Recognizing that we are viewing the world through a model in the first place is perhaps a key stepping stone to interacting with reality and making breakthroughs. Models, even at their best, are lower resolution versions of reality. Without them, we would be overwhelmed by the sheer complexity of the world. However, as we venture further into unknown territory – in depth and breadth–the initially constructed model may no longer suffice. The closer we analyze, the more incongruencies appear in the models. One common model is that matter falls into exclusive, dualistic categories – for example, good or bad, male or female, particle or wave. At the mention of electrons, we might conjure up a cartoonish mental representation of a ball, even though electron-as-particle is yet another model, the complete nature of an electron’s reality still a mystery. It takes courage to face the unusual data indicating a simultaneous existence of particles and waves, but there is a reward: acknowledging the extent to which the model fails is also how the field of quantum dynamics was conceived.
At times, the models we hold and view the world through are unconscious. Our chain of thoughts and feelings are connected to a deeper belief system beyond our own awareness. Postmodern literature explores this idea, dissolving the notion of an objective, unbiased reality, or at least our capacity to know that reality directly, giving in to the subjective reality experienced by particular characters with their conscious and unconscious thoughts. As readers, we enjoy the observing the patterns of their thoughts, their feelings, their actions, which reveal not reality itself but how they perceive it – i.e. showing us their models. In these characters, we see our own unstable reflections.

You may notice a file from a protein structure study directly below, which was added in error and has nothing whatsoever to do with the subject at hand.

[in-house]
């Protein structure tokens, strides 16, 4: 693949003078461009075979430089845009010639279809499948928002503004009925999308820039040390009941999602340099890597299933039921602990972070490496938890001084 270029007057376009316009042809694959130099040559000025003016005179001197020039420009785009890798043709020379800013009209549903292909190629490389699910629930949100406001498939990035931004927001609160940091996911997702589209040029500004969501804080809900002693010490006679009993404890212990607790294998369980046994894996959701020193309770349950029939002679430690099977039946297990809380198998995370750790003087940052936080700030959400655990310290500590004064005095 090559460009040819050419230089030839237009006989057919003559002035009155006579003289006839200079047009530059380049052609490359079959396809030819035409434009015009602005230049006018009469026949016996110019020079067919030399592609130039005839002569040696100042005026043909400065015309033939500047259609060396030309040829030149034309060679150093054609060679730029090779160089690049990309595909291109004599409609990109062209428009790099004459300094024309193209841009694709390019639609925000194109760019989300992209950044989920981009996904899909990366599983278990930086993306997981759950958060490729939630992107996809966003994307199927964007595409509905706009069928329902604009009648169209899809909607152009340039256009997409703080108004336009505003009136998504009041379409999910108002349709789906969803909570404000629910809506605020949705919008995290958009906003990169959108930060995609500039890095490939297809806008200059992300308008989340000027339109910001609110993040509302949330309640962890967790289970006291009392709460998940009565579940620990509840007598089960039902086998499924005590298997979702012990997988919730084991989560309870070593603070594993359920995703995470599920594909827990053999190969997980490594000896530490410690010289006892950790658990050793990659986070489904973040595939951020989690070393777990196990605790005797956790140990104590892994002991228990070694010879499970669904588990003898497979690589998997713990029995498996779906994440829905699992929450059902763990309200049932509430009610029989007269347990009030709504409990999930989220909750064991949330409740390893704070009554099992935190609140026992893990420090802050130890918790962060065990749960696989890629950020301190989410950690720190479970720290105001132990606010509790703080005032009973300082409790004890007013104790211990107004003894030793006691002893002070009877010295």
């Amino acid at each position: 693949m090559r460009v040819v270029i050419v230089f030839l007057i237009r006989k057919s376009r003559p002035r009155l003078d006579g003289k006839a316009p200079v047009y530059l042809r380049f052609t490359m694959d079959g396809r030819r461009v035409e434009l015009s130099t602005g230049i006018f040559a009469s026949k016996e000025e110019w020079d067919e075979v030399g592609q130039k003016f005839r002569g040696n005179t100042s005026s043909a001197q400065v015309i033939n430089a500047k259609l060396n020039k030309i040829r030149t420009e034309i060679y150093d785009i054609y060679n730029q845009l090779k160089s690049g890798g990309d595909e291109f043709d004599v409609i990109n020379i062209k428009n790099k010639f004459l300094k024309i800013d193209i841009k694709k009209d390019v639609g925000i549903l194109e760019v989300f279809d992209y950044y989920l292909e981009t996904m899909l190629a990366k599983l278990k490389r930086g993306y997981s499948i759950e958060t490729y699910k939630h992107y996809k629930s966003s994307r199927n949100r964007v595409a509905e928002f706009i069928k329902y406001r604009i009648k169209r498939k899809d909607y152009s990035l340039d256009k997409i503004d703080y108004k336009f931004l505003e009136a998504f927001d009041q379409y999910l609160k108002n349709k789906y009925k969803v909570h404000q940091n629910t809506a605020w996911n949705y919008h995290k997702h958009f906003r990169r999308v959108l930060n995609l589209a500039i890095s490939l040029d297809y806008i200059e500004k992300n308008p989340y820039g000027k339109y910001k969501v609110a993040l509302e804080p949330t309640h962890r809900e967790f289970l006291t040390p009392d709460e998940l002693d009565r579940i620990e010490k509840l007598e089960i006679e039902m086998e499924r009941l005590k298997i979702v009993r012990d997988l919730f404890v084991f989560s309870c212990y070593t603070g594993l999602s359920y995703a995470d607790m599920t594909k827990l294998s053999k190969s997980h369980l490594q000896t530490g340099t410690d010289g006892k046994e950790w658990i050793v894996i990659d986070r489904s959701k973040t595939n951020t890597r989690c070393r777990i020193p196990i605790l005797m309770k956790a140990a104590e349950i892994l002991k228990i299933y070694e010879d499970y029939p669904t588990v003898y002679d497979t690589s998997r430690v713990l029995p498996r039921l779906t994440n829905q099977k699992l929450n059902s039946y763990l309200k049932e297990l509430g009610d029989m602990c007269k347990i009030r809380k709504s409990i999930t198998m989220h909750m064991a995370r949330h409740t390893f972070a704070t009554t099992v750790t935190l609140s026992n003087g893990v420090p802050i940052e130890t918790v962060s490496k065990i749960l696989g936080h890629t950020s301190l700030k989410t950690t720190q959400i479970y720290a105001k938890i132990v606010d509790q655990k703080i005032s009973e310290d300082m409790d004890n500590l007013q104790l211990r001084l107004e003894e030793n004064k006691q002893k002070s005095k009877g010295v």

Burdened with daily demands and pressure, it is natural to hold on to the safe sets of what we know, to the labels we like and to safe ways of being, and to forget that these are not the only ways of perceiving the world. Values such as success, status, beauty, happiness, and the paths to achieve “them” (however we define those values) are ever shifting. One might insist that pure hard work is the only way to success and that emotional independence is necessary for a serene life. In many cases, however, our concepts prove woefully insufficient and we are left to navigate the unknown for ourselves when the waves of disappointment come.
Yet this idea––that the map is not the territory––can become liberating when incongruencies in what we take to be reality arise, encouraging us to notice reality more closely instead of falling into denial. In our own lives, this means recognizing the models we unconsciously uphold or unknowingly internalize, freeing us from the shackles of what can and cannot be. Reality is muddled and complex, still. Muttering under our breath the what ifs, hesitantly stepping out of the known territory, is where excitement entangled with nervousness intensifies. The adventure begins.
Eliezer Yudkowsky's Map and Territory was my first exposure to the world in our head versus the world out there. This, along with weird and mind-blowing physics stories from Chris Whittaker's Waves & Optics class, eventually compelled me to sit down and reflect on this topic.